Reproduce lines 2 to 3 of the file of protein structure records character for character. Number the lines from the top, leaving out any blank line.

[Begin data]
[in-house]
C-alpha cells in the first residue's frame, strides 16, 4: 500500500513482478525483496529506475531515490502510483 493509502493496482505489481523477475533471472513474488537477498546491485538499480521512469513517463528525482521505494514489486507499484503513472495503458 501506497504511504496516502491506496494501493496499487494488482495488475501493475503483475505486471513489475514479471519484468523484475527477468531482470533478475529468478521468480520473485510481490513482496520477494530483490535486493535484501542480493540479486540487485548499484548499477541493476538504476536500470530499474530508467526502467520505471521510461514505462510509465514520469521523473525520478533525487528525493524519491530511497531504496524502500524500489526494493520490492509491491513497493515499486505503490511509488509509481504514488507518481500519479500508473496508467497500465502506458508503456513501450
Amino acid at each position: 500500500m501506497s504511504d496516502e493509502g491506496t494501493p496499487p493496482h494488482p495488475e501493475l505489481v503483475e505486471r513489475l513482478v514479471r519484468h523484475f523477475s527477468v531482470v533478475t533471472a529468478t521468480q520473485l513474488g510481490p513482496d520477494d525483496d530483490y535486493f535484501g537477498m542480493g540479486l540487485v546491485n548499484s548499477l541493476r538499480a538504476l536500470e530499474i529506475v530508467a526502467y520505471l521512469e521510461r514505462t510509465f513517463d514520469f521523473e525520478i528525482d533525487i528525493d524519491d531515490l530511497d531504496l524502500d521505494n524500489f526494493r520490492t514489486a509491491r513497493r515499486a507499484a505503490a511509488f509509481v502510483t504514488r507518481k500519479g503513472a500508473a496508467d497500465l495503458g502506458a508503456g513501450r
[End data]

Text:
C-alpha cells in the first residue's frame, strides 16, 4: 500500500513482478525483496529506475531515490502510483 493509502493496482505489481523477475533471472513474488537477498546491485538499480521512469513517463528525482521505494514489486507499484503513472495503458 501506497504511504496516502491506496494501493496499487494488482495488475501493475503483475505486471513489475514479471519484468523484475527477468531482470533478475529468478521468480520473485510481490513482496520477494530483490535486493535484501542480493540479486540487485548499484548499477541493476538504476536500470530499474530508467526502467520505471521510461514505462510509465514520469521523473525520478533525487528525493524519491530511497531504496524502500524500489526494493520490492509491491513497493515499486505503490511509488509509481504514488507518481500519479500508473496508467497500465502506458508503456513501450
Amino acid at each position: 500500500m501506497s504511504d496516502e493509502g491506496t494501493p496499487p493496482h494488482p495488475e501493475l505489481v503483475e505486471r513489475l513482478v514479471r519484468h523484475f523477475s527477468v531482470v533478475t533471472a529468478t521468480q520473485l513474488g510481490p513482496d520477494d525483496d530483490y535486493f535484501g537477498m542480493g540479486l540487485v546491485n548499484s548499477l541493476r538499480a538504476l536500470e530499474i529506475v530508467a526502467y520505471l521512469e521510461r514505462t510509465f513517463d514520469f521523473e525520478i528525482d533525487i528525493d524519491d531515490l530511497d531504496l524502500d521505494n524500489f526494493r520490492t514489486a509491491r513497493r515499486a507499484a505503490a511509488f509509481v502510483t504514488r507518481k500519479g503513472a500508473a496508467d497500465l495503458g502506458a508503456g513501450r